In 1988, the Center on Disabilities and Human Development (CDHD) began operations as a freestanding center. Based on a feasibility study sponsored by the Idaho Council on Developmental Disabilities, the University of Idaho’s College of Education submitted a proposal for the center to become a full status University Center for Excellence in Developmental Disabilities (UCEDD). In 1992, the U.S. Department of Health and Human Services Administration on Developmental Disabilities funded the Center as a full status UCEDD operating with the name of the Idaho Center on Developmental Disabilities. In 1998, the Idaho Center on Developmental Disabilities changed its name to the Center on Disabilities and Human Development to more fully reflect the breadth of the CDHD activities.
Operating as an autonomous unit of the University of Idaho’s College of Education, the CDHD cultivates collaboration with many disciplines including: agriculture, architecture, business, counseling, education, engineering, law, nursing, nutrition, occupational therapy, political science, psychology, special education and vocational rehabilitation. The CDHD also serves as a liaison between the academic world and the developmental disabilities service delivery system for Idaho. To achieve its goals, the center cooperates with many regional and national organizations including United Cerebral Palsy, Opportunities Unlimited, the Bureau of Indian Affairs, Idaho Parents Unlimited, and People First, to name but a few. Services provided by the center address needs from infancy through old age, and the CDHD has been effective working across the state with special interest groups, including rural and remote communities and Native American and Hispanic, as well as elderly populations. To maximize participation, numerous center training and informational brochures are available in Spanish and braille.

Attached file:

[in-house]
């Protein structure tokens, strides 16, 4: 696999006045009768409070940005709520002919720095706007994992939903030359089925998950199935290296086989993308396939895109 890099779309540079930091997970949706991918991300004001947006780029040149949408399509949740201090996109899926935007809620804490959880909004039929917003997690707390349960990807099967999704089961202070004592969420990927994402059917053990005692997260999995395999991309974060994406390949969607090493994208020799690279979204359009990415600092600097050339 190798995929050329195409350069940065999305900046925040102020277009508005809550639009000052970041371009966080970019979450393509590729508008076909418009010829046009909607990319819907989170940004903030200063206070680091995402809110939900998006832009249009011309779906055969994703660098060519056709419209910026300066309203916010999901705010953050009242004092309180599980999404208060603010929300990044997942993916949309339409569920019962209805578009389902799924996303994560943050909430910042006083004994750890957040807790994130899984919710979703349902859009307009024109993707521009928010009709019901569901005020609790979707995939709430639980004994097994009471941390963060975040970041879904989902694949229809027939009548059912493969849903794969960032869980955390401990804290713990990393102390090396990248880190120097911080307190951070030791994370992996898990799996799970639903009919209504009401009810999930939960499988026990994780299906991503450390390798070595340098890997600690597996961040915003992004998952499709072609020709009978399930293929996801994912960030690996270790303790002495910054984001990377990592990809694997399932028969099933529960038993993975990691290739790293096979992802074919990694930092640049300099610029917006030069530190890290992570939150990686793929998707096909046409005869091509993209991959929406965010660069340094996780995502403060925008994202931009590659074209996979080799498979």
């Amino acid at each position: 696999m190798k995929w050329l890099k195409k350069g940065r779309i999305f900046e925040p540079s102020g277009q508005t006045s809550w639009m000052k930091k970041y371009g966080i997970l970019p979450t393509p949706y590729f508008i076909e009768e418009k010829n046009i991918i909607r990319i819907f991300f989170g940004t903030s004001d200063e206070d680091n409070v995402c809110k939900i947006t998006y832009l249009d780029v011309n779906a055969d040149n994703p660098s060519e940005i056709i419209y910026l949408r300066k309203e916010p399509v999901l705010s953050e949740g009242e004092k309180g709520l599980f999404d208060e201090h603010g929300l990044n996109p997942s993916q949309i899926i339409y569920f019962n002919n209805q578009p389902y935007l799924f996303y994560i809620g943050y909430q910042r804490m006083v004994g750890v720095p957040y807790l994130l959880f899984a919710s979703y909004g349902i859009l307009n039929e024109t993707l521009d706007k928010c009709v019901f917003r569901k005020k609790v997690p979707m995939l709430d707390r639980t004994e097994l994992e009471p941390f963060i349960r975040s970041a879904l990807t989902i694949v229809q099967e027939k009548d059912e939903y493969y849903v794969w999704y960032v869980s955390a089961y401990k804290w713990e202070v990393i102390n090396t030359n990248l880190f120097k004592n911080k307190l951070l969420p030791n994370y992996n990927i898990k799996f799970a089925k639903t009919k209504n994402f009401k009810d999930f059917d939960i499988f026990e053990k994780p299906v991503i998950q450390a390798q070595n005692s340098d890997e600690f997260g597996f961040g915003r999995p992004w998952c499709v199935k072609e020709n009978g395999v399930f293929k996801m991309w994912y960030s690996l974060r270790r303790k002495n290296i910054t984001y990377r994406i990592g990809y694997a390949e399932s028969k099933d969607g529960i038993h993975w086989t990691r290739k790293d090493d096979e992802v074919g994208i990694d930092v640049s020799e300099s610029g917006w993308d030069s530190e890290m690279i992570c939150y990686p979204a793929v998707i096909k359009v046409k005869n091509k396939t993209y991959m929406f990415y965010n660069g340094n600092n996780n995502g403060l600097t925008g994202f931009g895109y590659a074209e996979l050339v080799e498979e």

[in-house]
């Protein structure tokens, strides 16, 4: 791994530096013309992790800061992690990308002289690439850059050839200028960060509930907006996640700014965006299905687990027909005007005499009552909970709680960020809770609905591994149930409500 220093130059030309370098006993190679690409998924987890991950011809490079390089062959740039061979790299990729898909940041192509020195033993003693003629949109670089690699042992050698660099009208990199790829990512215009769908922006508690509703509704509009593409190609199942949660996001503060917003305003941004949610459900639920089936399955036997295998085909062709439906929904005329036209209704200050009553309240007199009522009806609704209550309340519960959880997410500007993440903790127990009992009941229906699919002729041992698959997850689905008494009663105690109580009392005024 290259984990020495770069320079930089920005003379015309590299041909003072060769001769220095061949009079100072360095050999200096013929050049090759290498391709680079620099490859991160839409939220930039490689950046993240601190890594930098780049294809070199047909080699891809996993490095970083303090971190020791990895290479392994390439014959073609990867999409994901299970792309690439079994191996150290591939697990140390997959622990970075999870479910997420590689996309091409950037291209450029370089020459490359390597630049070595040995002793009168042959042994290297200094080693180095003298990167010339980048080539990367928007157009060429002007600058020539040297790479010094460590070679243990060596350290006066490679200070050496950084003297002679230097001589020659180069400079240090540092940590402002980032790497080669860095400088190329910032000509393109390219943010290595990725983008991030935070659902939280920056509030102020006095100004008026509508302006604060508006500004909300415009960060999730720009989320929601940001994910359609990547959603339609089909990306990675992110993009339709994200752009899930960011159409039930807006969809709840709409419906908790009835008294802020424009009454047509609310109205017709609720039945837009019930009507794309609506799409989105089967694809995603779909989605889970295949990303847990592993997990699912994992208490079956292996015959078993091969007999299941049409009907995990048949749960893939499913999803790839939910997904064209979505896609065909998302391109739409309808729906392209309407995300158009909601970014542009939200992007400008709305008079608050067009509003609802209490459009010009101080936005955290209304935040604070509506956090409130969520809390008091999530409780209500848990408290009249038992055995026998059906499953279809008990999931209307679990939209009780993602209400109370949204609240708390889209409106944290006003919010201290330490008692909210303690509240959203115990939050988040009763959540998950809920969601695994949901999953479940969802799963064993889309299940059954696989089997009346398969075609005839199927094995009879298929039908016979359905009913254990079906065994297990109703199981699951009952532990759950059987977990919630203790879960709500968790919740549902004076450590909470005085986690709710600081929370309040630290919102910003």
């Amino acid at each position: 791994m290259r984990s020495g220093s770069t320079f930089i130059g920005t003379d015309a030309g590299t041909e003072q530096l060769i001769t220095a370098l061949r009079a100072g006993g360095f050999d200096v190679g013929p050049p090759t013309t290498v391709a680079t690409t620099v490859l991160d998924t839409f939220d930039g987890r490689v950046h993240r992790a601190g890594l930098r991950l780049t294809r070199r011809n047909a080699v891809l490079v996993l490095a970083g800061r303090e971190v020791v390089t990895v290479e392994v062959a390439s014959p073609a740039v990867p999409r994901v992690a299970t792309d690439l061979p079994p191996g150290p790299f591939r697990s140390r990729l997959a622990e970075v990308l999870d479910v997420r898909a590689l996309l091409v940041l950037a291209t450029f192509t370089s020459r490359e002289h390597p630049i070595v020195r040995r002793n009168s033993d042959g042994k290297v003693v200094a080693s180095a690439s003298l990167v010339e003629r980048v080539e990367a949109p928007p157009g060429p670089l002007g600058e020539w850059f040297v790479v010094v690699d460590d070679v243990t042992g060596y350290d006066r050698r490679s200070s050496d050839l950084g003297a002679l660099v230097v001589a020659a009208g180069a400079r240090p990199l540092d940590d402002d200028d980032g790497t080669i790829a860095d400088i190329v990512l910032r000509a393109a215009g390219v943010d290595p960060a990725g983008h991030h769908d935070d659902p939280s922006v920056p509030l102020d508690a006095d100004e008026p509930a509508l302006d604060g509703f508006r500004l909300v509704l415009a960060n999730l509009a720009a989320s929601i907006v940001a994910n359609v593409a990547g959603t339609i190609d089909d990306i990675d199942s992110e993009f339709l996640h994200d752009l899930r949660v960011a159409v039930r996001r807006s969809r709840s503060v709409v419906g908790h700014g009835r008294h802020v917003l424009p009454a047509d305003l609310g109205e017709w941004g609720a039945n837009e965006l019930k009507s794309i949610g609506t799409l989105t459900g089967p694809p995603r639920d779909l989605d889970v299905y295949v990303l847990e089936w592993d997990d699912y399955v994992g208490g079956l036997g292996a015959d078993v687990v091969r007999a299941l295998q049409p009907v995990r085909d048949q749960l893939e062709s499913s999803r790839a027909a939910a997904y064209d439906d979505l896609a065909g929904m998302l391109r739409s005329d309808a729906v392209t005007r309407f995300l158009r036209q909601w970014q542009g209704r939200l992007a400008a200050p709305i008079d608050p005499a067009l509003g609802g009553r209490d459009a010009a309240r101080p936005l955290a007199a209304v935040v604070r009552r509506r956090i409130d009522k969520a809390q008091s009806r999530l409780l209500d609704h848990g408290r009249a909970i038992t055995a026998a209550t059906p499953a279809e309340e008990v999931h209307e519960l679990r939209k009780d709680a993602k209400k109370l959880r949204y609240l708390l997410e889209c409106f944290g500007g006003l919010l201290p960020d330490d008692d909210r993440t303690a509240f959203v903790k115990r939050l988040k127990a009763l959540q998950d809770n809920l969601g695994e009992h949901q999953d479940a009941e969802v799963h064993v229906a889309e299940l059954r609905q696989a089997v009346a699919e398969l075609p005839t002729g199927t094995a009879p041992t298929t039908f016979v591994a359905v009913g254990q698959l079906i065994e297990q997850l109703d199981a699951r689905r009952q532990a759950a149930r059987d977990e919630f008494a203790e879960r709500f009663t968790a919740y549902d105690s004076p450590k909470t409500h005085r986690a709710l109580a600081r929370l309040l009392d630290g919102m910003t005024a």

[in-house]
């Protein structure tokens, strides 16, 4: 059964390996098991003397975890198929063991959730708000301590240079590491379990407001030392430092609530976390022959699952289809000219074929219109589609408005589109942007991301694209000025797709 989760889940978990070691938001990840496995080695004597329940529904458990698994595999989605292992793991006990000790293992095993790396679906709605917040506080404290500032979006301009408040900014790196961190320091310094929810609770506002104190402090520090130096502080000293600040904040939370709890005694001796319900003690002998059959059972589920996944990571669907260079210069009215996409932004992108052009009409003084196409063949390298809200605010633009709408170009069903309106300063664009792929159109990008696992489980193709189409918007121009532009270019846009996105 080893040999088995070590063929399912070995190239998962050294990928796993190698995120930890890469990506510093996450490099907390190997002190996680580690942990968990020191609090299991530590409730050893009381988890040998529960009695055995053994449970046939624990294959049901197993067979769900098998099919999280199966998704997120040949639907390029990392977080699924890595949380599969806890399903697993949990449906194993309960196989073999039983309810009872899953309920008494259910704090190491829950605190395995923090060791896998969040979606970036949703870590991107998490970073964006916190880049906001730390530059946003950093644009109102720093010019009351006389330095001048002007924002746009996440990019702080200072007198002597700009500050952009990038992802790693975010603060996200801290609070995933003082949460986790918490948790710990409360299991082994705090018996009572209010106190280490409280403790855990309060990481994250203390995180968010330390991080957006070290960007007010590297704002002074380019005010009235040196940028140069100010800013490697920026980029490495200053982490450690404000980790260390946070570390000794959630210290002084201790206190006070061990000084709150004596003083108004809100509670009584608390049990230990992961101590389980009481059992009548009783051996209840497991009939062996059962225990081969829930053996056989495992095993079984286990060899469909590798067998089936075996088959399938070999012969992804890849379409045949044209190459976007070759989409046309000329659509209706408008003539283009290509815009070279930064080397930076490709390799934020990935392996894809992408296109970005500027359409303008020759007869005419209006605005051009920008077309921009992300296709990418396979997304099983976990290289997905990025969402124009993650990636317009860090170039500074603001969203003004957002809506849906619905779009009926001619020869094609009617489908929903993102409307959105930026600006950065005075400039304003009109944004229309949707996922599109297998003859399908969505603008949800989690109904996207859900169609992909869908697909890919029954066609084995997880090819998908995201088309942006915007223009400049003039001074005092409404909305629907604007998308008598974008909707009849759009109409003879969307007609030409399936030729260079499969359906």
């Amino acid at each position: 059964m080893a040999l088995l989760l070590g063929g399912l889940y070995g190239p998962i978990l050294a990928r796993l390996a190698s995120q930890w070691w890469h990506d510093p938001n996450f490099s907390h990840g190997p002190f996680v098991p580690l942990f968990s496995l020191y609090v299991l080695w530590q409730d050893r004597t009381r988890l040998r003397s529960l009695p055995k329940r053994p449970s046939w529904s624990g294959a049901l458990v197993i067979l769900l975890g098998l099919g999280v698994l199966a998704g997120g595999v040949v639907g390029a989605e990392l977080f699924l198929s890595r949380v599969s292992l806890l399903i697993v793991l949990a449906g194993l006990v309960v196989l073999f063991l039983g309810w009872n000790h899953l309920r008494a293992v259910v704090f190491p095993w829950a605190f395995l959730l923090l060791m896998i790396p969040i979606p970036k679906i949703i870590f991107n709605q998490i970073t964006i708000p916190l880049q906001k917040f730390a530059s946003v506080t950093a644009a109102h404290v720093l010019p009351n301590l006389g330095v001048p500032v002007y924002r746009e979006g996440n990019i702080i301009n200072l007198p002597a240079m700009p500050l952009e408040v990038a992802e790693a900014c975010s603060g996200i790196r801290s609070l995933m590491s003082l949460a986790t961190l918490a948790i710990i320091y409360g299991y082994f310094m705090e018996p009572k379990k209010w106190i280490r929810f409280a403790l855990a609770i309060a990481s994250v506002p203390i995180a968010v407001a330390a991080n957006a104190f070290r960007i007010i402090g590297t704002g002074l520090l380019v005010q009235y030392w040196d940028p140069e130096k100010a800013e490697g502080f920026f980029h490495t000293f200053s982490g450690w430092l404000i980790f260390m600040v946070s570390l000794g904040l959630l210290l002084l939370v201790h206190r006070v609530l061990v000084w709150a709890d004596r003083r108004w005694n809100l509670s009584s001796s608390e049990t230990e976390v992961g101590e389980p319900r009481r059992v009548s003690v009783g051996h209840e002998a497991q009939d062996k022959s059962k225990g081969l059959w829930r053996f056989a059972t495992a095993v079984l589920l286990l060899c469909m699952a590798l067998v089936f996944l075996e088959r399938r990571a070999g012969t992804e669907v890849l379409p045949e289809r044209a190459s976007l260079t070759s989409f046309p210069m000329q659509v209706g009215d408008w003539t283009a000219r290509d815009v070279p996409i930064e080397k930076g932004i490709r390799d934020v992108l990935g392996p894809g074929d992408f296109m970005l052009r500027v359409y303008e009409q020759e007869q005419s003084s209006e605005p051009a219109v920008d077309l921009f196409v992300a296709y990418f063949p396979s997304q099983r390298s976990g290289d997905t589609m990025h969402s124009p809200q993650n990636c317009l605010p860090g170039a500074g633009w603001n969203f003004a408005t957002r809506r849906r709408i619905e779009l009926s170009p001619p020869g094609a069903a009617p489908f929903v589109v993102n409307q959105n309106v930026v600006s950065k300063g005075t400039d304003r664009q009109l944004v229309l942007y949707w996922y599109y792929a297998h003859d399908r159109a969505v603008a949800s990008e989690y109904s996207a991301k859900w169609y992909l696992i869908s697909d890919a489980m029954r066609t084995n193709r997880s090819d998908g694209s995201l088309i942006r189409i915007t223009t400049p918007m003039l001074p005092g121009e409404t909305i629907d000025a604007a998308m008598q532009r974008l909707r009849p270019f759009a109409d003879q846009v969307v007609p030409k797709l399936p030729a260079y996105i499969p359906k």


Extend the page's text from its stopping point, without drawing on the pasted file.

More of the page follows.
The CDHD is committed to building a skilled interdisciplinary workforce that can meet the needs of people with disabilities by striving for full integration of college disciplines and attracting a diverse staff. In recent years the center’s staff included engineers, motor development specialists, psychologists, architects, family/child life specialists, nurses, foresters and wildlife biologists. The CDHD currently operates a variety of independent grant programs and carries out training, services, technical assistance, research and dissemination activities across the state and nation.